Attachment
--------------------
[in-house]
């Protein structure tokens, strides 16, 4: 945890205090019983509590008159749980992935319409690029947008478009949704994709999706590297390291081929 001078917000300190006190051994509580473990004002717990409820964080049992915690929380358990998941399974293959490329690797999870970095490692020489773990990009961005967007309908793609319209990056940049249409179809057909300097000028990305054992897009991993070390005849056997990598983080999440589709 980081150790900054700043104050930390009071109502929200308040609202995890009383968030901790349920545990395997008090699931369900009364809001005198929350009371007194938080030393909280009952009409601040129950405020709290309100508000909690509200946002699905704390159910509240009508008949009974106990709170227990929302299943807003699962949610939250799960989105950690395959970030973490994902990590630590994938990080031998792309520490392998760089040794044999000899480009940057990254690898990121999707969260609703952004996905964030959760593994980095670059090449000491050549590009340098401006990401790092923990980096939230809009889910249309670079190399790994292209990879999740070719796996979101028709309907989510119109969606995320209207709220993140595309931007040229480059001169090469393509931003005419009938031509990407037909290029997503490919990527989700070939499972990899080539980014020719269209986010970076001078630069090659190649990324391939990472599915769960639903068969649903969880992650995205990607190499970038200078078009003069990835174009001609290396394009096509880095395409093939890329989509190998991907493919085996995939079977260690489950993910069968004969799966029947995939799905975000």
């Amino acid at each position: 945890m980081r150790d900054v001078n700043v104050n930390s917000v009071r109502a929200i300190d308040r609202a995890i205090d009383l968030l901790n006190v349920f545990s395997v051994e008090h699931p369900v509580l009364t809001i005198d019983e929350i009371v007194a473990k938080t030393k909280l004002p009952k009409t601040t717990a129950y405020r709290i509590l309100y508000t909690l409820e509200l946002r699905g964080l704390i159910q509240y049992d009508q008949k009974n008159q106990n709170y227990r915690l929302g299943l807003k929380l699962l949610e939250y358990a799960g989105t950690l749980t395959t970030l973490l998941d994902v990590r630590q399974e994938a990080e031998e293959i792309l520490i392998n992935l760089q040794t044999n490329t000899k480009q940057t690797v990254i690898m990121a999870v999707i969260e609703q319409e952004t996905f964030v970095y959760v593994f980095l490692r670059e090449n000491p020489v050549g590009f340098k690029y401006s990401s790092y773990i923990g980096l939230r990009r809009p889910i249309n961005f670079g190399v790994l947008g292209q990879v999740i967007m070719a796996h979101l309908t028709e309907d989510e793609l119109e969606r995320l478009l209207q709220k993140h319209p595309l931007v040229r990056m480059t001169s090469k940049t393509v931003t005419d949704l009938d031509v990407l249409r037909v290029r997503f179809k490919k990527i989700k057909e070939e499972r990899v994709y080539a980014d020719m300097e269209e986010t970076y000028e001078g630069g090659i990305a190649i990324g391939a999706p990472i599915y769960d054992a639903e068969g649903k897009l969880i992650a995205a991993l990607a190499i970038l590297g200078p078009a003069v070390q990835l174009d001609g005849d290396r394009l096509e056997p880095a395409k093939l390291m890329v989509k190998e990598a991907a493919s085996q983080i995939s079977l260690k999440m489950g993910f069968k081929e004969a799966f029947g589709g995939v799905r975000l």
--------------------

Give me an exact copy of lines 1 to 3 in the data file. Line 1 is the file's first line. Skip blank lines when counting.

[in-house]
């Protein structure tokens, strides 16, 4: 945890205090019983509590008159749980992935319409690029947008478009949704994709999706590297390291081929 001078917000300190006190051994509580473990004002717990409820964080049992915690929380358990998941399974293959490329690797999870970095490692020489773990990009961005967007309908793609319209990056940049249409179809057909300097000028990305054992897009991993070390005849056997990598983080999440589709 980081150790900054700043104050930390009071109502929200308040609202995890009383968030901790349920545990395997008090699931369900009364809001005198929350009371007194938080030393909280009952009409601040129950405020709290309100508000909690509200946002699905704390159910509240009508008949009974106990709170227990929302299943807003699962949610939250799960989105950690395959970030973490994902990590630590994938990080031998792309520490392998760089040794044999000899480009940057990254690898990121999707969260609703952004996905964030959760593994980095670059090449000491050549590009340098401006990401790092923990980096939230809009889910249309670079190399790994292209990879999740070719796996979101028709309907989510119109969606995320209207709220993140595309931007040229480059001169090469393509931003005419009938031509990407037909290029997503490919990527989700070939499972990899080539980014020719269209986010970076001078630069090659190649990324391939990472599915769960639903068969649903969880992650995205990607190499970038200078078009003069990835174009001609290396394009096509880095395409093939890329989509190998991907493919085996995939079977260690489950993910069968004969799966029947995939799905975000």
């Amino acid at each position: 945890m980081r150790d900054v001078n700043v104050n930390s917000v009071r109502a929200i300190d308040r609202a995890i205090d009383l968030l901790n006190v349920f545990s395997v051994e008090h699931p369900v509580l009364t809001i005198d019983e929350i009371v007194a473990k938080t030393k909280l004002p009952k009409t601040t717990a129950y405020r709290i509590l309100y508000t909690l409820e509200l946002r699905g964080l704390i159910q509240y049992d009508q008949k009974n008159q106990n709170y227990r915690l929302g299943l807003k929380l699962l949610e939250y358990a799960g989105t950690l749980t395959t970030l973490l998941d994902v990590r630590q399974e994938a990080e031998e293959i792309l520490i392998n992935l760089q040794t044999n490329t000899k480009q940057t690797v990254i690898m990121a999870v999707i969260e609703q319409e952004t996905f964030v970095y959760v593994f980095l490692r670059e090449n000491p020489v050549g590009f340098k690029y401006s990401s790092y773990i923990g980096l939230r990009r809009p889910i249309n961005f670079g190399v790994l947008g292209q990879v999740i967007m070719a796996h979101l309908t028709e309907d989510e793609l119109e969606r995320l478009l209207q709220k993140h319209p595309l931007v040229r990056m480059t001169s090469k940049t393509v931003t005419d949704l009938d031509v990407l249409r037909v290029r997503f179809k490919k990527i989700k057909e070939e499972r990899v994709y080539a980014d020719m300097e269209e986010t970076y000028e001078g630069g090659i990305a190649i990324g391939a999706p990472i599915y769960d054992a639903e068969g649903k897009l969880i992650a995205a991993l990607a190499i970038l590297g200078p078009a003069v070390q990835l174009d001609g005849d290396r394009l096509e056997p880095a395409k093939l390291m890329v989509k190998e990598a991907a493919s085996q983080i995939s079977l260690k999440m489950g993910f069968k081929e004969a799966f029947g589709g995939v799905r975000l």